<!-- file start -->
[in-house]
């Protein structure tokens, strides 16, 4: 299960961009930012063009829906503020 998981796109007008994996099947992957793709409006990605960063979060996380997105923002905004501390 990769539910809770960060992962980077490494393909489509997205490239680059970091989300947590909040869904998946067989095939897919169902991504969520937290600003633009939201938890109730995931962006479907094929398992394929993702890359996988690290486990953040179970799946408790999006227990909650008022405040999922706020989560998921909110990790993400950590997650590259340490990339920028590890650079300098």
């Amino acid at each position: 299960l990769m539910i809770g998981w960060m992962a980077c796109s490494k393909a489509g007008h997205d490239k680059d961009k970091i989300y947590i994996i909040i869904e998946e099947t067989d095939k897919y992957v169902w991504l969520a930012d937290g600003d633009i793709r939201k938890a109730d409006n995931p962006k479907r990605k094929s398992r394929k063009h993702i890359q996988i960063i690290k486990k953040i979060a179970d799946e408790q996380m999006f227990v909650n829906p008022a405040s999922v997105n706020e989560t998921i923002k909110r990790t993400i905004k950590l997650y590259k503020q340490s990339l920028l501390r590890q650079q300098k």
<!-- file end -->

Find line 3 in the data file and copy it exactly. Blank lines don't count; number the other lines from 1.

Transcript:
């Amino acid at each position: 299960l990769m539910i809770g998981w960060m992962a980077c796109s490494k393909a489509g007008h997205d490239k680059d961009k970091i989300y947590i994996i909040i869904e998946e099947t067989d095939k897919y992957v169902w991504l969520a930012d937290g600003d633009i793709r939201k938890a109730d409006n995931p962006k479907r990605k094929s398992r394929k063009h993702i890359q996988i960063i690290k486990k953040i979060a179970d799946e408790q996380m999006f227990v909650n829906p008022a405040s999922v997105n706020e989560t998921i923002k909110r990790t993400i905004k950590l997650y590259k503020q340490s990339l920028l501390r590890q650079q300098k």